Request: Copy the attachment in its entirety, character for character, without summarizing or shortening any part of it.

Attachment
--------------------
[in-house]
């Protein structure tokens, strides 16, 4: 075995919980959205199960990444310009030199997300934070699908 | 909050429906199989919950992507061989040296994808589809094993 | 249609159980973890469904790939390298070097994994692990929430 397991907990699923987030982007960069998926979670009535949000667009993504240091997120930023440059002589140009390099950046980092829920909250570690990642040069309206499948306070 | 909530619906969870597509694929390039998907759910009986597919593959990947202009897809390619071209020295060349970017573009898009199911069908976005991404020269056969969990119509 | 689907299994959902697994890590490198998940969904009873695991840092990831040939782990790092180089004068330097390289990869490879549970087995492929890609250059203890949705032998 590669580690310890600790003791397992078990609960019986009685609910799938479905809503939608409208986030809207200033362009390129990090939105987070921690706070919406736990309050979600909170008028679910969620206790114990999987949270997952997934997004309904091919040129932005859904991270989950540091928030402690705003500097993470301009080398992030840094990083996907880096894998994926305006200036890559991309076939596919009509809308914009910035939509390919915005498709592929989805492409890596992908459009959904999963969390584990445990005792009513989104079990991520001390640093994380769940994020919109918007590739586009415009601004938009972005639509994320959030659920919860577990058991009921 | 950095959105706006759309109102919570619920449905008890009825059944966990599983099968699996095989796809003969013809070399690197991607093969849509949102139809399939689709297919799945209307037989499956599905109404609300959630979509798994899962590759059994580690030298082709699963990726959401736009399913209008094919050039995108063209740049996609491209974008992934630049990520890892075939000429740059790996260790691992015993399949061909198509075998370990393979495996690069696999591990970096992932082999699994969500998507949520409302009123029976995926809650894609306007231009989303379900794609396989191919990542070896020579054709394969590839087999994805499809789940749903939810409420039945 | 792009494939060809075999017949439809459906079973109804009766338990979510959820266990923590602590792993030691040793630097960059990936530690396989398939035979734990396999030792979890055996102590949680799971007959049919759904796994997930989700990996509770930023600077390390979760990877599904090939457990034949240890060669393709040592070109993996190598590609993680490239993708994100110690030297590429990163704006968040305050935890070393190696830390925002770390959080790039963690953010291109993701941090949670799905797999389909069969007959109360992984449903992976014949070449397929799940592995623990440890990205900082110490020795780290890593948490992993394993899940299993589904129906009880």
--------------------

[in-house]
């Protein structure tokens, strides 16, 4: 075995919980959205199960990444310009030199997300934070699908 | 909050429906199989919950992507061989040296994808589809094993 | 249609159980973890469904790939390298070097994994692990929430 397991907990699923987030982007960069998926979670009535949000667009993504240091997120930023440059002589140009390099950046980092829920909250570690990642040069309206499948306070 | 909530619906969870597509694929390039998907759910009986597919593959990947202009897809390619071209020295060349970017573009898009199911069908976005991404020269056969969990119509 | 689907299994959902697994890590490198998940969904009873695991840092990831040939782990790092180089004068330097390289990869490879549970087995492929890609250059203890949705032998 590669580690310890600790003791397992078990609960019986009685609910799938479905809503939608409208986030809207200033362009390129990090939105987070921690706070919406736990309050979600909170008028679910969620206790114990999987949270997952997934997004309904091919040129932005859904991270989950540091928030402690705003500097993470301009080398992030840094990083996907880096894998994926305006200036890559991309076939596919009509809308914009910035939509390919915005498709592929989805492409890596992908459009959904999963969390584990445990005792009513989104079990991520001390640093994380769940994020919109918007590739586009415009601004938009972005639509994320959030659920919860577990058991009921 | 950095959105706006759309109102919570619920449905008890009825059944966990599983099968699996095989796809003969013809070399690197991607093969849509949102139809399939689709297919799945209307037989499956599905109404609300959630979509798994899962590759059994580690030298082709699963990726959401736009399913209008094919050039995108063209740049996609491209974008992934630049990520890892075939000429740059790996260790691992015993399949061909198509075998370990393979495996690069696999591990970096992932082999699994969500998507949520409302009123029976995926809650894609306007231009989303379900794609396989191919990542070896020579054709394969590839087999994805499809789940749903939810409420039945 | 792009494939060809075999017949439809459906079973109804009766338990979510959820266990923590602590792993030691040793630097960059990936530690396989398939035979734990396999030792979890055996102590949680799971007959049919759904796994997930989700990996509770930023600077390390979760990877599904090939457990034949240890060669393709040592070109993996190598590609993680490239993708994100110690030297590429990163704006968040305050935890070393190696830390925002770390959080790039963690953010291109993701941090949670799905797999389909069969007959109360992984449903992976014949070449397929799940592995623990440890990205900082110490020795780290890593948490992993394993899940299993589904129906009880």